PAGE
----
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LD879 WM Dump Expansion Signed Into Law

LD 879 was signed into law on Friday, March 30th. People are now organizing to support candidates this next election season who take a stance to stop Maine from becoming the dumping ground for out of state waste and to develop policy to counter the continuous Waste-industry backed legislation targeting Maine.

Legislators approve Norridgewock landfill expansion

March 28, 2012       By Erin Rhoda erhoda@mainetoday.com

Staff Writer  Morning Sentinel

NORRIDGEWOCK — State legislators have voted to allow the last remaining commercial landfill in Maine to expand.

The bill, passed by the House on Monday and the Senate on Tuesday, allows Waste Management’s Crossroads Landfill to pursue expanding onto 175 to 200 contiguous acres. The landfill accepts waste from about 80 communities.

L.D. 879, sponsored by House Majority Leader Philip Curtis, R-Madison, has been in the works since 2009 and was postponed twice. It still needs approval by Gov. Paul LePage to become law.

The expansion has been opposed by some Norridgewock residents and environmentalists, but Jeff McGown, district manager for Waste Management, said it’s important to remember that the bill does not give the company authority to grow immediately. It must still buy the land and undergo a lengthy permitting process.

“It just means the company will now have the opportunity to purchase land without all of the risk and seek the town and state’s approval for expansion when the time comes,” McGown said.

At its current size, the landfill is expected to run out of room in about June 2022. The way the law is currently written, landfills cannot expand onto land they didn’t own before 1989.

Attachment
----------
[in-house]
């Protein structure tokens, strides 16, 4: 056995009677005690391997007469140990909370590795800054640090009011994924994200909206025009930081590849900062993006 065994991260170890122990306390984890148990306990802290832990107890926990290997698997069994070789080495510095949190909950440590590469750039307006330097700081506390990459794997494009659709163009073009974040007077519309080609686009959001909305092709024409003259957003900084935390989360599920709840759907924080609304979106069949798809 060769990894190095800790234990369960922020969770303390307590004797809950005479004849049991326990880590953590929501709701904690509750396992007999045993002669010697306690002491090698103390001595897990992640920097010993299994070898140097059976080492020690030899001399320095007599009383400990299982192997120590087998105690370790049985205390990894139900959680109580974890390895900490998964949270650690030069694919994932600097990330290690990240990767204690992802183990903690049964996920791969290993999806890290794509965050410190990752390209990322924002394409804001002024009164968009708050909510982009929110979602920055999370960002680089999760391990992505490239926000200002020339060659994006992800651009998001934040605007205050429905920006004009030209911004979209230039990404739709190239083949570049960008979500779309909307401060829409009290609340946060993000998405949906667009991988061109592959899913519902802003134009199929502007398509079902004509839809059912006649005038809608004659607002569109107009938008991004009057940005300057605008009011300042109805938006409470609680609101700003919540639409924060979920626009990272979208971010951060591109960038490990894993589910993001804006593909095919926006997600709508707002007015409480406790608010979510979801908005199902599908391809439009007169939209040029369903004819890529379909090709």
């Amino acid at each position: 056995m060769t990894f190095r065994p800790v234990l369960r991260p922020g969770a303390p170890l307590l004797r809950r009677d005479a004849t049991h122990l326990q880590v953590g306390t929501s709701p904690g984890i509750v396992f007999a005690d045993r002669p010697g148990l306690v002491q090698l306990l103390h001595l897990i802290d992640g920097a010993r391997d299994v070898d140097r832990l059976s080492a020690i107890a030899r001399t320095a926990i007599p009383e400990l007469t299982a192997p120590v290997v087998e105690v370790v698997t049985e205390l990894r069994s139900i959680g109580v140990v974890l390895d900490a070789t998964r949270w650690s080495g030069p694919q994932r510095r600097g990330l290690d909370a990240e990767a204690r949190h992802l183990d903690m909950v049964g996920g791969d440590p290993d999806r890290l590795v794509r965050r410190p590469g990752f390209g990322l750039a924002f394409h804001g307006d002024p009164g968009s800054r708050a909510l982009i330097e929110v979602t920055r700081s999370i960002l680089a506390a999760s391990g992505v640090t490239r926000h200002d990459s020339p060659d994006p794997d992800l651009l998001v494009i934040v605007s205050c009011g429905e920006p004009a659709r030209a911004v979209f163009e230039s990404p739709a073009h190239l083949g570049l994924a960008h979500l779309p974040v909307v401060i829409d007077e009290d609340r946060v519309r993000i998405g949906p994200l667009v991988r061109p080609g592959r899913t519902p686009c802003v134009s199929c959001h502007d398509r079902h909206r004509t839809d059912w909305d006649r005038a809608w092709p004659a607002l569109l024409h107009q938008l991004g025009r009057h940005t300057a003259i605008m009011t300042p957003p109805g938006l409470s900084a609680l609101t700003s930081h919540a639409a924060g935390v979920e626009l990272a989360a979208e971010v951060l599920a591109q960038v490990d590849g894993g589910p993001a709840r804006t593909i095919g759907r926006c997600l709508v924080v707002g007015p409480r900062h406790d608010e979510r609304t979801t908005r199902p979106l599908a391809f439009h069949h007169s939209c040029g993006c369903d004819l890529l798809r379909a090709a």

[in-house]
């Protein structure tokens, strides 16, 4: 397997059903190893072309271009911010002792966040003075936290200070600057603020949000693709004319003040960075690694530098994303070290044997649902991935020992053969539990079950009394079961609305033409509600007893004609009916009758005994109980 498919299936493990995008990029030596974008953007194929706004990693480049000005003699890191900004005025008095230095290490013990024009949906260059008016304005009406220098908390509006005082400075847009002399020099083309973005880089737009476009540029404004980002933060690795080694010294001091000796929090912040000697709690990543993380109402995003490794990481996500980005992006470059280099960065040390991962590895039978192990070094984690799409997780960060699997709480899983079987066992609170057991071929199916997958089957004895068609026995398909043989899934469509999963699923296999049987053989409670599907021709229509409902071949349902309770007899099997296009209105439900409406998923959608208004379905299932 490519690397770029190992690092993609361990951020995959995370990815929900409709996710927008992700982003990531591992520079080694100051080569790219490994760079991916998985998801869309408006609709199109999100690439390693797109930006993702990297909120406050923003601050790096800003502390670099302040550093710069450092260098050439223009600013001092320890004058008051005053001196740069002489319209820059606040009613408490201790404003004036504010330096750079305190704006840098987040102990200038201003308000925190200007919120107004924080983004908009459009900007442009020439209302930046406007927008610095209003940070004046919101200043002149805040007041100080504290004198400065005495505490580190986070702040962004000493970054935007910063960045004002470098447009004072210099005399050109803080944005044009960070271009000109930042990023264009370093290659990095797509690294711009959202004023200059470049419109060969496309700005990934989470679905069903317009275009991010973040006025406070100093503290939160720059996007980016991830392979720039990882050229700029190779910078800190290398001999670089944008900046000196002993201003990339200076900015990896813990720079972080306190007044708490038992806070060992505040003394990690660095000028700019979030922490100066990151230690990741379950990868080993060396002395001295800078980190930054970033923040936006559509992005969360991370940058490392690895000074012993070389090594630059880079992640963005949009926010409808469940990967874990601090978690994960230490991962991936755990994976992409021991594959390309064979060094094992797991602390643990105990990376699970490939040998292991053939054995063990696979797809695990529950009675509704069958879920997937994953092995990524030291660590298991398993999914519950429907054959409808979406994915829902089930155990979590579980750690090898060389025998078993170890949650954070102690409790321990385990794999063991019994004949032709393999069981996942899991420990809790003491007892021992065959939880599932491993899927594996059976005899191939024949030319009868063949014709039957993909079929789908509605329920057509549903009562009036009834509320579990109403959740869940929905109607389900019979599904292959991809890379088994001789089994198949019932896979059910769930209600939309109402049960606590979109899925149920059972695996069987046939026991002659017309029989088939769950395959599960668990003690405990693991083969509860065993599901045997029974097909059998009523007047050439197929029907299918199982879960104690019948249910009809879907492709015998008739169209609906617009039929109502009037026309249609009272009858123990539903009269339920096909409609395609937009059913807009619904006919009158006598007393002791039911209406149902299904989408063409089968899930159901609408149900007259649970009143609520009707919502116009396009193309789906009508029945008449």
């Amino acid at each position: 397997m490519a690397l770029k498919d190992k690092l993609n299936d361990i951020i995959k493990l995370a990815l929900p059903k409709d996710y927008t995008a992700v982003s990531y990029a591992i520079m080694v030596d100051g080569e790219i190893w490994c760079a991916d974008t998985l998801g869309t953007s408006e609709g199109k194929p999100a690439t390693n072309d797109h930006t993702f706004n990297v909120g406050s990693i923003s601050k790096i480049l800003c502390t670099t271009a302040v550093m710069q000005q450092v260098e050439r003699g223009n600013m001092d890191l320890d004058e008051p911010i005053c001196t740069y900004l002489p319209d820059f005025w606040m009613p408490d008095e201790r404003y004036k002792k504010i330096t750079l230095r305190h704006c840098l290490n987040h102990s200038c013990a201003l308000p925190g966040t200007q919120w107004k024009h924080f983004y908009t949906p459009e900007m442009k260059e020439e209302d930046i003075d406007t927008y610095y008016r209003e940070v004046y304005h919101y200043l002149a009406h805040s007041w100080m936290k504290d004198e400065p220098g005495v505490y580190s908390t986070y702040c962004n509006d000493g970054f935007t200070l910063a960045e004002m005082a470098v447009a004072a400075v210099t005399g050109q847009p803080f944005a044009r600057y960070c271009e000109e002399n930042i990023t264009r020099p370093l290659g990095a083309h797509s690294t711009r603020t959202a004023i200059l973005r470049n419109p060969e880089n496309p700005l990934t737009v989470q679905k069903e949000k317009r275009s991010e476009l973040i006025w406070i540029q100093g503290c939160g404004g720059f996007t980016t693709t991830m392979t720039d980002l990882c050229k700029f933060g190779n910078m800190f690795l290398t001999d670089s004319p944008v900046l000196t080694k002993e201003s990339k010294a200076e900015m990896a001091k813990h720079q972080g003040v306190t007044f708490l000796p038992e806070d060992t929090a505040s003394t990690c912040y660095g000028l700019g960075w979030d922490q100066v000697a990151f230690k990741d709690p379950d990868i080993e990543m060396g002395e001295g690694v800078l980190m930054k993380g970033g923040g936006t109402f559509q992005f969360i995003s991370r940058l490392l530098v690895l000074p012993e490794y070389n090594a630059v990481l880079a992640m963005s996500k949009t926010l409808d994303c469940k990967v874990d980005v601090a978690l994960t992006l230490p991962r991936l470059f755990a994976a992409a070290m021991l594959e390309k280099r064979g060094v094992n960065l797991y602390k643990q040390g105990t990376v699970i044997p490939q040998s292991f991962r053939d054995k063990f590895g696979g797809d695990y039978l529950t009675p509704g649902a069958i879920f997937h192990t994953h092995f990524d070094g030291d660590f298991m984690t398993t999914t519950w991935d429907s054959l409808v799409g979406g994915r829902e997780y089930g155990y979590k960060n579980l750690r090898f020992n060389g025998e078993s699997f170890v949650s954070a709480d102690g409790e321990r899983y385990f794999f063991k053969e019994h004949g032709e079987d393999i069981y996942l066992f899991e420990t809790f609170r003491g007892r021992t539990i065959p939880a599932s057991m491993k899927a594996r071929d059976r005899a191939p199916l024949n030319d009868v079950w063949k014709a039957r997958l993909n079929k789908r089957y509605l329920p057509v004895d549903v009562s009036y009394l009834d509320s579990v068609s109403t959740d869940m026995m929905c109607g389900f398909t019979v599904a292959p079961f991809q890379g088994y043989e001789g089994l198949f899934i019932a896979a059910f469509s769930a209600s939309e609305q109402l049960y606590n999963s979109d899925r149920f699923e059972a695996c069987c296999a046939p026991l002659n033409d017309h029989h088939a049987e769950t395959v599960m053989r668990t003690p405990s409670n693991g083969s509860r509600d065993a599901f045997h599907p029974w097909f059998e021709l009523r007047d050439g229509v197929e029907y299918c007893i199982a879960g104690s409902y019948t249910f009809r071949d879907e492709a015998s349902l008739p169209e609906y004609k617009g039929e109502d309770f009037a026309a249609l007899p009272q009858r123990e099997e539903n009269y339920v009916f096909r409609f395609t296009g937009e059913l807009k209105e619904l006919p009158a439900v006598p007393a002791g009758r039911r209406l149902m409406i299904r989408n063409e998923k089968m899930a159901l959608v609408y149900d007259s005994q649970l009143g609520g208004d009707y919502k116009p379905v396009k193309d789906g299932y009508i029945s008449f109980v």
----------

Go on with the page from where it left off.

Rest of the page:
Sen. Rodney Whittemore, R-Skowhegan, was one of four senators to vote against the bill on Tuesday. He said he voted no because of overwhelming opposition from his constituents in Somerset County.

“We all generate waste, and it has to go somewhere, so I understand both sides of the issue, and I have visited the facility, and I was impressed with the way it’s managed,” he said. But “because of the strong request that I had from my constituents, I decided to vote the way I did.”

Gloria Frederick was one of those constituents. She lives next to Crossroads and said she and her husband have endured noise, smells and sometimes garbage on their property.

She won’t move because “my husband was born and brought up in this house, and when you believe in something you do not run from it, and you stand for what you believe in,” she said.

Because the current law was designed to limit the creation of new commercial landfills that accept out-of-state trash, the anticipated change to it has generated debate about whether Waste Management’s expansion will make Maine a dumping ground for other states.

“I think they’re taking away the only control there was to limit the amount of out-of-state waste coming into the state of Maine,” Frederick said.

Crossroads accepts about 20 percent of its waste from out of state and is mandated to accept no more than 35 percent, McGown said. In any expansion, the commissioner of the Maine Department of Environmental Protection has the discretion to decide how much out-of-state waste the landfill can accept.

During the last few years, supporters of the bill have said that dozens of communities and businesses, including Bath Iron Works and Madison’s Backyard Farms, could have to spend more money to send their trash elsewhere if Crossroads were to close.